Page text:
Even amid a job market that is seeing increasing layoffs, we all know that filling executive and senior-level positions in your organization is no simple task. After you’ve made a substantial investment of time and money to bring leaders on board, you want these new hires to really dig in and help drive the long-term success of your organization. The last thing you want is for your new hires to get recruited out by another organization.
The reality is that it’s increasingly difficult to retain executive talent. A recent PwC study found that turnover in the C-Suite is a growing issue. At the 2,500 largest global companies, the median tenure of a chief executive was just five years, while turnover climbed to a record high in 2018. The tenure is even shorter for other C-suite roles.
Regardless of the position and industry, tenure really matters. In fact, experts from the Workforce Sciences Institute published research earlier this year in the Harvard Business Review examining the impacts of employee tenure. They found that while age has no statistically significant effect on performance, tenure does. While the positive effects of tenure vary from organization to organization, well-managed tenure can return greater-than-average value to an employer. And when it comes to leaders, the research found that the tenure of leaders and managers positively impacted the financial performance of the units they led.
The bottom line of the findings is that “organizations create economic value and competitive advantage by facilitating the accumulation of employee tenure.”
In my many years of placing and coaching executives, I’ve seen new hires who have stayed for decades and others who have departed after just a few months on the job. Here are five key questions to consider that can help increase the likelihood you’ll hire and retain “right fit” talent.
While no job description is ever perfect, an executive who is recruited to focus on strategy but is doing day-to-day operational or tactical work instead likely won’t stick around. Taking the time to accurately capture job responsibilities and expectations in the job description goes a long way toward getting the right person for the job.
One of the easiest ways for another company to recruit your new hire is to offer better pay and benefits. Do the work to make sure your salary is as competitive as possible, and avoid “lowballing” a candidate to save a few bucks. Benefits, particularly healthcare and retirement, are increasingly important to candidates and can help anchor an employee to the company. More and more, we’re finding that candidates are interested in “non-traditional” benefits. Flexible schedules, remote work options, access to tax and financial planning professionals, health and wellness offerings, and executive coaching are all benefits that employees are seeking.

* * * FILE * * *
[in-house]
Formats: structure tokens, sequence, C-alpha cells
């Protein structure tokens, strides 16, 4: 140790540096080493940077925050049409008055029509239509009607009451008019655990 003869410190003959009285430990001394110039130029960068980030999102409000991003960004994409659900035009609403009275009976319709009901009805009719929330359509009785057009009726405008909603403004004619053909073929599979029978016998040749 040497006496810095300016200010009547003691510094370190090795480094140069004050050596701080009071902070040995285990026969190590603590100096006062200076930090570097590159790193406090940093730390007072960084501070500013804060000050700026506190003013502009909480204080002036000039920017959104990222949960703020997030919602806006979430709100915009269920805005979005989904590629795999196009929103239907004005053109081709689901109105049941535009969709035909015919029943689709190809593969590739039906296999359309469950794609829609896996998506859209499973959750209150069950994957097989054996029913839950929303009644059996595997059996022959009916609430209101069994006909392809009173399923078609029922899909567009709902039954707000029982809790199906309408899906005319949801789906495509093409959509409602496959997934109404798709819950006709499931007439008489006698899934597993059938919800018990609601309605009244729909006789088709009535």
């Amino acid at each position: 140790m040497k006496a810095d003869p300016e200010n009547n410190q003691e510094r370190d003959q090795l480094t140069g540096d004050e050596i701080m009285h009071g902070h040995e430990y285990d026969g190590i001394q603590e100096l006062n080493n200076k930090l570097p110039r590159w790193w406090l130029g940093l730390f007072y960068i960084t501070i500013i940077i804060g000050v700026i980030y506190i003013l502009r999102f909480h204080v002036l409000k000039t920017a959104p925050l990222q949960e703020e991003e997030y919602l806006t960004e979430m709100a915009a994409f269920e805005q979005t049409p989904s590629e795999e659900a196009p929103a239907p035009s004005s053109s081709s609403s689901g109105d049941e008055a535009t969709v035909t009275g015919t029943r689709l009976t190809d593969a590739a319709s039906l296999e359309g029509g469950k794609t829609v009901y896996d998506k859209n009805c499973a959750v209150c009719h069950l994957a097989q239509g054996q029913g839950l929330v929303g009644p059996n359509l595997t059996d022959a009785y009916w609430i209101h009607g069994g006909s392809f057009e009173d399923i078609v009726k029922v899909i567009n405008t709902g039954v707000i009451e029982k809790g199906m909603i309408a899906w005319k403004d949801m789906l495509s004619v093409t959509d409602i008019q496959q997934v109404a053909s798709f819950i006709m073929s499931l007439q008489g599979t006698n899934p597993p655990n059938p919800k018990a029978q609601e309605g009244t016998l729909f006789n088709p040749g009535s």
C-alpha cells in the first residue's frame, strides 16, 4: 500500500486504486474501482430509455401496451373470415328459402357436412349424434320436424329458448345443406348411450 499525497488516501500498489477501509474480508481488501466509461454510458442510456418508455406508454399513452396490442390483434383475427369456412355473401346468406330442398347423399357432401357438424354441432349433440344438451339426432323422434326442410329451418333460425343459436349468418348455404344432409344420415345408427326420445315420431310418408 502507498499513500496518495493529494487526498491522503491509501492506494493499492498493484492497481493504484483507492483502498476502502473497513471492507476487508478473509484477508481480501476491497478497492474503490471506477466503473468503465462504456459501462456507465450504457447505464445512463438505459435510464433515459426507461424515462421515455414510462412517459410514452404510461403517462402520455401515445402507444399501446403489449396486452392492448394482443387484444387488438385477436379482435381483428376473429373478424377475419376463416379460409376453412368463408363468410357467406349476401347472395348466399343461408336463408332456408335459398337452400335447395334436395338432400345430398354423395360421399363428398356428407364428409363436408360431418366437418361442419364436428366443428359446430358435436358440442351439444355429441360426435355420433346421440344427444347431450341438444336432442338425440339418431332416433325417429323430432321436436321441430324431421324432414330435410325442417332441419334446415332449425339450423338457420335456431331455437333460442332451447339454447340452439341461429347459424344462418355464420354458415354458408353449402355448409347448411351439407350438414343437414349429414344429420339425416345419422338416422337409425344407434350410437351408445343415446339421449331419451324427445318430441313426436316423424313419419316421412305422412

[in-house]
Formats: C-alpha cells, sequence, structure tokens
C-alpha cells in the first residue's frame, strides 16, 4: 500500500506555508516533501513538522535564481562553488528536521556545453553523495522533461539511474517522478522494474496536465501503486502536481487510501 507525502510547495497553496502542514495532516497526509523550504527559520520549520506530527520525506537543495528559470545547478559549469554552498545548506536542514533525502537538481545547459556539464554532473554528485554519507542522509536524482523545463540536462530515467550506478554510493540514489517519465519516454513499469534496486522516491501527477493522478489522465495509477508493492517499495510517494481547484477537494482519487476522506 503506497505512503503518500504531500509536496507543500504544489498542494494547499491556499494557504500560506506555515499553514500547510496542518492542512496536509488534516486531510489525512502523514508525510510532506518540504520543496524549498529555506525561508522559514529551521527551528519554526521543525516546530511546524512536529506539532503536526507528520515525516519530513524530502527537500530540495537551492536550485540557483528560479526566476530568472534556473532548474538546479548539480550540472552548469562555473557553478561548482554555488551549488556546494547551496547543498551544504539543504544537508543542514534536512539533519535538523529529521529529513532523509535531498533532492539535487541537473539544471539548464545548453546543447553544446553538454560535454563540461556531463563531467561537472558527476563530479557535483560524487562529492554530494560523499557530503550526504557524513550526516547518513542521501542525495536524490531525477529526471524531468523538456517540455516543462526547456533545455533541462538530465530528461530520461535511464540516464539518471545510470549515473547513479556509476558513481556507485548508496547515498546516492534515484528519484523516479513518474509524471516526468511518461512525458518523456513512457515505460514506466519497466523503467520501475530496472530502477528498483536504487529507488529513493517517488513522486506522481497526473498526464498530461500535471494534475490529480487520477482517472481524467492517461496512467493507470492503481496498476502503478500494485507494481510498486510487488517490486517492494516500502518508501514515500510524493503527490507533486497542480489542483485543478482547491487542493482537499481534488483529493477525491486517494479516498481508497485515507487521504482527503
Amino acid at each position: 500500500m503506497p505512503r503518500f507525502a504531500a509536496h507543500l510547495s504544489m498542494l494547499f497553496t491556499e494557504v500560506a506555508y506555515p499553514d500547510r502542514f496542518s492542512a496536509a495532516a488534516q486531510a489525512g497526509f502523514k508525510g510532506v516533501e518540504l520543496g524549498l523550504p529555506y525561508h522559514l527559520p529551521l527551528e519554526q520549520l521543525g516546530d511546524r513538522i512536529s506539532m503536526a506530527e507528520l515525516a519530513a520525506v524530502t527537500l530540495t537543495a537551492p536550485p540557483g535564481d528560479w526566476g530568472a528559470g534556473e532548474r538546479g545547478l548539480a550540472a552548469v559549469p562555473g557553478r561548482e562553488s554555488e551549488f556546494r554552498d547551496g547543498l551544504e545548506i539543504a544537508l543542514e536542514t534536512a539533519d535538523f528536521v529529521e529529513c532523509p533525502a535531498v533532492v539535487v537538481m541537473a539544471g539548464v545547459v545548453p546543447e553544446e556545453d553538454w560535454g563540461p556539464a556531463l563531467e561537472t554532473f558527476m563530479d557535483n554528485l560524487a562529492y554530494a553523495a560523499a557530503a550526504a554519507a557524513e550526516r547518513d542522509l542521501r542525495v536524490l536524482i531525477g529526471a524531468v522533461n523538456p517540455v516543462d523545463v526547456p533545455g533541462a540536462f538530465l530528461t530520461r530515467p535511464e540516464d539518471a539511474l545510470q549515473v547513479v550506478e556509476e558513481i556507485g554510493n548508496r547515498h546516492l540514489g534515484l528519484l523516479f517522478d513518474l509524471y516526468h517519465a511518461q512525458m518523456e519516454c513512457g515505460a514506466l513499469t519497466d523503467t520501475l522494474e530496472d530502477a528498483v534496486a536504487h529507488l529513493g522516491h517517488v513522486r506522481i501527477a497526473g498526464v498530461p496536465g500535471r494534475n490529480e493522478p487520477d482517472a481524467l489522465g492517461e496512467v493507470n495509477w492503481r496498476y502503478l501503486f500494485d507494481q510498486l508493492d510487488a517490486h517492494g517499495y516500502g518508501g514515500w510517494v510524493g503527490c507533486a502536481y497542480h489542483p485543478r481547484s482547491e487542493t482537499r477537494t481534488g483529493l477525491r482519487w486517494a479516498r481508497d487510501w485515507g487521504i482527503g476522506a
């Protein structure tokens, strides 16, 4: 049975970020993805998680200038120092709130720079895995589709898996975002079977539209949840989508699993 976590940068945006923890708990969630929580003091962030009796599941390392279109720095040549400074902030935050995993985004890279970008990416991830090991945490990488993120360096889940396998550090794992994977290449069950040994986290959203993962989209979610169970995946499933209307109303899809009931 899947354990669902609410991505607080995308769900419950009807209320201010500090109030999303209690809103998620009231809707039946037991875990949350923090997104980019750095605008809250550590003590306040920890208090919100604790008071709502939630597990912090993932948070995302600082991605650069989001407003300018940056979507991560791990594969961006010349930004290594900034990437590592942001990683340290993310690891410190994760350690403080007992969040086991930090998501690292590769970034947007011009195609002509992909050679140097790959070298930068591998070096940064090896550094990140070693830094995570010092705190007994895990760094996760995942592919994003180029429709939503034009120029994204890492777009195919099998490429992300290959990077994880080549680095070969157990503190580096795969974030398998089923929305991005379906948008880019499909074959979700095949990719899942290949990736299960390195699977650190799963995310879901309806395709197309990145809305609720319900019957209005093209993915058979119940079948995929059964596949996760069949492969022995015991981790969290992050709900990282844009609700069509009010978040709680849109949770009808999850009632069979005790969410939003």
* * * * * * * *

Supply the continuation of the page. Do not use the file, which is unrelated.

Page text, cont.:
Job interviews are so much more than checking qualifications. Interviews are also about compatibility assessments. More specifically, interviews should assess if a candidate’s values, attitudes, and behaviors align with the company’s. A word of warning: don’t confuse a culture fit with organizational homogeneity; diversity matters.
A strategic mistake many companies make is limiting onboarding to just those initial start-up transactions, like completing paperwork and getting a laptop. In fact, recent research found that employers are falling short when it comes to onboarding new employees. New hires indicate that their onboarding did not adequately cover two key areas employees need to be successful: building relationships (71 percent) and understanding organizational culture (62 percent). Onboarding is especially important for your senior leaders, particularly when it comes to building strong relationships and deep connections within the organization. Companies are wise to think bigger; help executives network across the organization, provide mentors, and offer coaching.
Don’t wait until an executive leaves to really listen to their feedback. Instead, regularly conduct stay interviews with your leaders. These one-on-one conversations can tease out what’s working and what needs change. In addition to gathering actionable information, stay interviews can help leaders feel more connected, committed, motivated, and appreciated if you’re proactively seeking their views and listening. Despite this, a 2022 survey found that only 27 percent of HR decisionmakers say they use stay interviews to help improve retention. Clearly, that needs to change.
Bill Stratton is a Managing Director at the Washington, D.C. office of Stanton Chase and represents the firm on the AESC’s North America Diversity Council. Bill brings more than two decades of executive search experience to Stanton Chase. His knowledge and experience include consumer products and services, healthcare, industrial, and diversity.
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